Supermarkets, IKEA and TK Maxx are a good place to look for affordable options. Start with a couple of boxes. 1 large and 1 small and see how you get on. Give it a couple years and you’ll need a dedicated cupboard for it all. It’s inevitable.
I left home with 1 large frying pan and for 6 months I done ALL my cooking in this 1 pan. But I didn’t care, why would I waste money on a POT when there were so many other things (namely vodka) I could buy instead?
Invest the money now in pots and pans and you won’t need to replace them for years to come. Ideally you should have:
- A massive stock pot
- A small saucepan (without a lid)
- A medium pot with lid
- A large pot with lid
- A frying pan
But this is only a guide and not to be taken as gospel. Before you invest in any kitchen equipment think about the type of cooking you do. If you live alone and very rarely entertain then chances are you won’t need all this. Perhaps 1 pot and a frying pan is enough? If you are feeding a large family or you tend to batch cook, a massive stock pot & a few medium sized pots are a better investment.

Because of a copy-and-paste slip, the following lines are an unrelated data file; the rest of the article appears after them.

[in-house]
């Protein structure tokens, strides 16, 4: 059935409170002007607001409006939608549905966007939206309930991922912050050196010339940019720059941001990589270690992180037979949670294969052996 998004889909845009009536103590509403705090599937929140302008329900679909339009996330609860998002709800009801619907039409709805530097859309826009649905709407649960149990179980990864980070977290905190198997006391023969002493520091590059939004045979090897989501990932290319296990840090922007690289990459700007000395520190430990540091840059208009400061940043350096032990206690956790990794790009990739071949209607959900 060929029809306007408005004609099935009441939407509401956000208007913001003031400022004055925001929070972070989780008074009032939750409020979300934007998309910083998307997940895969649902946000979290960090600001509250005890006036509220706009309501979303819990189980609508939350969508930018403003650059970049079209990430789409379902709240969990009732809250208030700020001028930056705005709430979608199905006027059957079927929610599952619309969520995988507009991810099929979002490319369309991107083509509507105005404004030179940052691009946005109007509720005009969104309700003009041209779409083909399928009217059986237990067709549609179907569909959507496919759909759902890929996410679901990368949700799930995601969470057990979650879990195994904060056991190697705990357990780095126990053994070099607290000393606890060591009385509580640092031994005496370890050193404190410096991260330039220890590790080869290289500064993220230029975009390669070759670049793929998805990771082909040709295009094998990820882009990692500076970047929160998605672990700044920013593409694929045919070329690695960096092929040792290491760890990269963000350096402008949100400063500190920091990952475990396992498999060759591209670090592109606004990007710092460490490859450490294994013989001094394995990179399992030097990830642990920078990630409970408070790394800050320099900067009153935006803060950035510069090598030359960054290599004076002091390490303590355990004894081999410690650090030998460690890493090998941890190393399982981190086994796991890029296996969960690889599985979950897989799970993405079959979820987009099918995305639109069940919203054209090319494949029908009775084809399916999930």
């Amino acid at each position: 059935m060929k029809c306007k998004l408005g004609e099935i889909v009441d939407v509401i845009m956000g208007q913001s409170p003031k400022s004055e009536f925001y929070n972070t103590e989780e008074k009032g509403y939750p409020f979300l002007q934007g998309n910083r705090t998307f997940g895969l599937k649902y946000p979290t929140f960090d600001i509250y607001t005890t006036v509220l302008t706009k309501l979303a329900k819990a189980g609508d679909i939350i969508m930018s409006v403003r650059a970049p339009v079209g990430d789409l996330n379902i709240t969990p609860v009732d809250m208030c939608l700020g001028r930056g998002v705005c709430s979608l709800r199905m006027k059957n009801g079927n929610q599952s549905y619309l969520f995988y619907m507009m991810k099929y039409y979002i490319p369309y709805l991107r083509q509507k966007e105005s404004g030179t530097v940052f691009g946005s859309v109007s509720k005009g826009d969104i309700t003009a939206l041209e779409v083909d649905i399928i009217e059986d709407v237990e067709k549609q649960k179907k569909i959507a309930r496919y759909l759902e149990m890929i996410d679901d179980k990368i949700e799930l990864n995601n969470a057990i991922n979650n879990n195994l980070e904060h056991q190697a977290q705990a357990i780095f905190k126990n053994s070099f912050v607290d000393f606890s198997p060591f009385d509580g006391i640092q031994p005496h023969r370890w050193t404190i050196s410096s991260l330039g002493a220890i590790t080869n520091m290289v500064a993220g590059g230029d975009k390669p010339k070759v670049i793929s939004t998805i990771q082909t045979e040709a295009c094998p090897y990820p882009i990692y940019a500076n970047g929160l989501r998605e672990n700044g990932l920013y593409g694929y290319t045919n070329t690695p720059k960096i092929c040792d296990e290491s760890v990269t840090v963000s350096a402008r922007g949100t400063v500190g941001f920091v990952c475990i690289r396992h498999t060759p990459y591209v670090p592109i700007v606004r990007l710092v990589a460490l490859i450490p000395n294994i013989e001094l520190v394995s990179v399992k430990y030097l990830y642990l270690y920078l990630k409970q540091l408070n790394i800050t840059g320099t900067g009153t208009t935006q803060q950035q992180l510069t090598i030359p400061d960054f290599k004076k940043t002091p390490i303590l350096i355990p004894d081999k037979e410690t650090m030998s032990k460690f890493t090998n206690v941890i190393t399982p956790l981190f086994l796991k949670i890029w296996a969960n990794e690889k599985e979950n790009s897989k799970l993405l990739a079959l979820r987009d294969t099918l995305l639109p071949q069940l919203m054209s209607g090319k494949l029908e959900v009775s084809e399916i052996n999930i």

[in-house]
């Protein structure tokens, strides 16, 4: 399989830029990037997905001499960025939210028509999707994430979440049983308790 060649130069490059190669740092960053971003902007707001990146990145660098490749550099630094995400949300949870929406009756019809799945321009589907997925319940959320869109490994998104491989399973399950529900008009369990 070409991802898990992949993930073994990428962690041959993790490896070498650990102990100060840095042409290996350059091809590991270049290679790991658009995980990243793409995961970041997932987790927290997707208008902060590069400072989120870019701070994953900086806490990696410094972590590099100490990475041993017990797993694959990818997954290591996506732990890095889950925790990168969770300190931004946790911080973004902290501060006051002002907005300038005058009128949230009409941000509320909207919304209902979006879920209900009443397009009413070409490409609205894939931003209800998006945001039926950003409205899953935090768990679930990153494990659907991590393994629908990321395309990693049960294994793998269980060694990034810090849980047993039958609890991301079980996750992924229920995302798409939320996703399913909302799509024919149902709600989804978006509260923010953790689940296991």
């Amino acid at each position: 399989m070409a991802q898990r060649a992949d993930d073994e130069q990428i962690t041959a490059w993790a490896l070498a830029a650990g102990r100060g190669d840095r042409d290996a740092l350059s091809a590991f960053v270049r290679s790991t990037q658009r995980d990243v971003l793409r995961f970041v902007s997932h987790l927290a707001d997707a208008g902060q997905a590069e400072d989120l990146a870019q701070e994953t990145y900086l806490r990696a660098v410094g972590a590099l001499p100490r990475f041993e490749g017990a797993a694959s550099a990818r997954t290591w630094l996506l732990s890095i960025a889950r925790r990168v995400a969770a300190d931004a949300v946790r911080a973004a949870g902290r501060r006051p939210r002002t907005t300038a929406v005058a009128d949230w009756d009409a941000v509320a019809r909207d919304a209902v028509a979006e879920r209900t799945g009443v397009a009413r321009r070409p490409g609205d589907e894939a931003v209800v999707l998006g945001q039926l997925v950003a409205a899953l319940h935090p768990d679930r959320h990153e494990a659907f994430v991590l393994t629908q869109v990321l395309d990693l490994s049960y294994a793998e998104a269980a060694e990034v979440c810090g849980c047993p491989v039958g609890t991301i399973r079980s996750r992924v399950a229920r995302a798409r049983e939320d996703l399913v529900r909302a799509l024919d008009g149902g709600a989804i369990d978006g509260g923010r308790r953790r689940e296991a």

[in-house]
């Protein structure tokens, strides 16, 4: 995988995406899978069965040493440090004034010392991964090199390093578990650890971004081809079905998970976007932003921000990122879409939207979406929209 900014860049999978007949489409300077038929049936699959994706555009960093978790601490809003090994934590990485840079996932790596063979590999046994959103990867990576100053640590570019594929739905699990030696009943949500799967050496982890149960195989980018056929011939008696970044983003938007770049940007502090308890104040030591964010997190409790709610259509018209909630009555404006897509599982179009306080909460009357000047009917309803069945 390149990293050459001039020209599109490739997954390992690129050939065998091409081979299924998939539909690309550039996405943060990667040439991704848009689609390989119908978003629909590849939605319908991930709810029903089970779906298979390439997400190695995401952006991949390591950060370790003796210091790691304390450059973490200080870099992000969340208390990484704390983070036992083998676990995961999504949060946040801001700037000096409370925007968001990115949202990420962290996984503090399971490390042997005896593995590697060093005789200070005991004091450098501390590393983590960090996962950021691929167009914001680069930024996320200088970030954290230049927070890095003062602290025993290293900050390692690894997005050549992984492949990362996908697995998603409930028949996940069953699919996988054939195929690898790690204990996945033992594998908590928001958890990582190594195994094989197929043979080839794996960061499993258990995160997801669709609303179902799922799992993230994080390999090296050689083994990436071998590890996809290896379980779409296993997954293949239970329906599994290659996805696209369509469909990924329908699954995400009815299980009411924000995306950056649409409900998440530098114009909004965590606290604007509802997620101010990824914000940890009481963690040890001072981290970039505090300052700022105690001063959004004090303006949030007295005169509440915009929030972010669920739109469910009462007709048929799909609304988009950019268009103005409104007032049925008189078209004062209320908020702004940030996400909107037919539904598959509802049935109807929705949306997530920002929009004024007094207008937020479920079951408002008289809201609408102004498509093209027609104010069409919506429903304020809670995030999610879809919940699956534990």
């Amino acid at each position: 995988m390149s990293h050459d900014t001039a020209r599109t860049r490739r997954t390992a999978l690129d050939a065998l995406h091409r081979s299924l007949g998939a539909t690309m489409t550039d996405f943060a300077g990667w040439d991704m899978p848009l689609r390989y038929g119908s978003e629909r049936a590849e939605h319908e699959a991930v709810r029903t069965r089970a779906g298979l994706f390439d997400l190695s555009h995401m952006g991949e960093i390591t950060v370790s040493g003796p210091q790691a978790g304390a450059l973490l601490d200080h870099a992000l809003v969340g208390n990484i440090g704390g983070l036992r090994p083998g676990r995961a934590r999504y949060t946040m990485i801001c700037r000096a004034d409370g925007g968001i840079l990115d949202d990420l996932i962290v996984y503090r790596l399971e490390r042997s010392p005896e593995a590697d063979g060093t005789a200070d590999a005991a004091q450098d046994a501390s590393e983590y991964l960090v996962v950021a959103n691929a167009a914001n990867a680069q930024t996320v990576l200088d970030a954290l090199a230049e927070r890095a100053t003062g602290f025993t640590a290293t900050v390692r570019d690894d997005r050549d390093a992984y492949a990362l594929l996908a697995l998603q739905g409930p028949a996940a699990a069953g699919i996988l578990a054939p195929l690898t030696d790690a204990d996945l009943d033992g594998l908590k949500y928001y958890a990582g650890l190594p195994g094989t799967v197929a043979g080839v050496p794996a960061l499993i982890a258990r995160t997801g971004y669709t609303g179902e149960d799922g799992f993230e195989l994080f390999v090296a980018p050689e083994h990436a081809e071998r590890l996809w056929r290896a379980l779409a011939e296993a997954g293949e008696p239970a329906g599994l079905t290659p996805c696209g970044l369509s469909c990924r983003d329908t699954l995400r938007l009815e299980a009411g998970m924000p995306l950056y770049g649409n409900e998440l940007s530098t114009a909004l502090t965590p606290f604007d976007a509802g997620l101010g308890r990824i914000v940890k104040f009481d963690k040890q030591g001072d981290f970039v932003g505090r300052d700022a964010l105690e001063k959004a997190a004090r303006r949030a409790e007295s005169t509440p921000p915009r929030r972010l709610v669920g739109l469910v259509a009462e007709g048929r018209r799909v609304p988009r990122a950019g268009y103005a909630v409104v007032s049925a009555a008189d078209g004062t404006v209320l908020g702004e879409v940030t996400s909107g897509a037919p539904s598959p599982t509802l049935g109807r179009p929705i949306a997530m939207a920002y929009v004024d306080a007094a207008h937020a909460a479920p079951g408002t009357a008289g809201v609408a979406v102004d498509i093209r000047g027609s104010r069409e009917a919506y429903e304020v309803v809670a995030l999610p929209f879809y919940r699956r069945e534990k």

Whether you eat your dinner at the dining table, your breakfast in your bed or your comfort food on the sofa, quite frankly you need a tray to transport it all. After all, you’re a grown up, why make those extra trips if you don’t need to?
I suggest you opt for wood or a wipe clean lacquer, and something with handles which can handle a bit of weight. Also make sure it can fit several things on it at once: A tub of ice cream, spoons, bottle of wine, bowl of crisps, 2 glasses and a chocolate bar for example.
And finally, the item we use every day (if not several times a day) but which often gets overlooked – the kettle. I totally understand if you have kettle nonchalance, after all it’s sole purpose is to boil water and what really is the difference between an expensive one and a £15 job from Asda huh?
Time and noise, that’s what.
For anyone who has ever boiled their kettle and felt (a) “that makes some racket?” or (b) “Christ, that’s taking its time”, you need to invest in a new and more expensive kettle. Life is too short to stand around waiting for water to boil for your tea or pot of pasta. Plus, we all need a few luxury items in our lives so why not make it one you use every day?
So where do you rank on this list? Are there items you would add? Or are there items you aren’t convinced about? Let me know!